Chancellor’s Budget must grasp the land taxation nettle

The Tenant Farmers Association is urging the Chancellor of the Exchequer to set an agenda for reform of the taxation environment within which land ownership and occupation decisions within agriculture are made.

TFA Chief Executive George Dunn said “A fundamental review of the taxation environment within which land ownership and occupation decisions are made is long overdue. In any discussion about new entrants to agriculture, tenancy length or the role of contract and share farming, tax is by far the biggest driver and yet it has become the elephant in the room which no one wants to talk about.”

Through its 2015 FBT10+ campaign, the TFA set out some clear tax changes to reinvigorate opportunities for entry, progression and growth in the tenanted sector of agriculture. These were as follows:
▪ Restricting the generous, 100% relief from inheritance tax, currently available to all landlords regardless of the length of time for which they are prepared to let land, only to those prepared to let for 10 years or more.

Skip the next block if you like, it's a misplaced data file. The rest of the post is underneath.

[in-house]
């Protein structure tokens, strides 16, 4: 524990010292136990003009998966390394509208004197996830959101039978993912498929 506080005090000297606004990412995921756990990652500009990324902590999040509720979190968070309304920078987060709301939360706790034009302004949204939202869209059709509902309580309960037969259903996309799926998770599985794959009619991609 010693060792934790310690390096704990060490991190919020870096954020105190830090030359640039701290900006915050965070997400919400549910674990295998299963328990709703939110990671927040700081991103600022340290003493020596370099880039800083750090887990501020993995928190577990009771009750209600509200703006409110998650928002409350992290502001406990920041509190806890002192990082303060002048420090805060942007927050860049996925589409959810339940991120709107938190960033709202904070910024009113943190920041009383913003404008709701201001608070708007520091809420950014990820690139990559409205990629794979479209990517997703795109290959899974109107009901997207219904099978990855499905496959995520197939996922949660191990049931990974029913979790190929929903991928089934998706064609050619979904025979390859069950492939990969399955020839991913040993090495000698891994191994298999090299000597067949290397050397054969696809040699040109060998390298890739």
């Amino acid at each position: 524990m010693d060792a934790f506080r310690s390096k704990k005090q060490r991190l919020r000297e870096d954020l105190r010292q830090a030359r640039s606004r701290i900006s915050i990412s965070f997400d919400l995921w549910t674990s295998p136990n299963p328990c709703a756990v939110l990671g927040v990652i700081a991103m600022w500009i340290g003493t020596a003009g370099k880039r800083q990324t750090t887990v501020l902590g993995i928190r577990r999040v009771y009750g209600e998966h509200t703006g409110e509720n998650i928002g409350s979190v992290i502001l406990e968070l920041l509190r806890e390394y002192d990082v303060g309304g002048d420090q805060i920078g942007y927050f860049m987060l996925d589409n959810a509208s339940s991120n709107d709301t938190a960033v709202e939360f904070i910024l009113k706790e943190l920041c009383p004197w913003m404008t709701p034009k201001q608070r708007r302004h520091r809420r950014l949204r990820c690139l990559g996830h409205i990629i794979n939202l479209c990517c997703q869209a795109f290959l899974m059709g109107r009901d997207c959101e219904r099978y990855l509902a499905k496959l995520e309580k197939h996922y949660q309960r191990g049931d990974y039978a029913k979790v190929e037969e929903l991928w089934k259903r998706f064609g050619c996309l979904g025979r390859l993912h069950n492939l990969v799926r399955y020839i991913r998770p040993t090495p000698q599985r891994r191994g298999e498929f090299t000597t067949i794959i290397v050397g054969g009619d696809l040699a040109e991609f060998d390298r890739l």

▪ Clamping down on those landowners who are using share farming, contract farming, share partnerships and grazing licences as vehicles for aggressive tax avoidance where they take no risk, have no entrepreneurial input and lack any managerial control.
▪ Offering landlords prepared to let land for 10 years or more the ability to declare their income as if it were trading income for taxation purposes.
▪ Reforming stamp duty land tax to end the discrimination against longer tenancies.

“The TFA has had productive discussions with the Treasury and DEFRA but I get the feeling that civil servants have put this issue into the ‘too difficult’ pile. However, the Government must grasp this nettle or else we will see the let sector of agriculture descend over time into a patchwork of short term agreements providing no benefit to new entrants, sustainable land management or in building resilient farm businesses able to deal with economic and climate volatility,” said Mr Dunn.

“No one has come forward with alternative fiscal solutions to those identified by the TFA. At the very least we need the Chancellor to signal a commitment to reform which might encourage a better level of debate and engagement from the private landlord community than we have seen to date,” said Mr Dunn.

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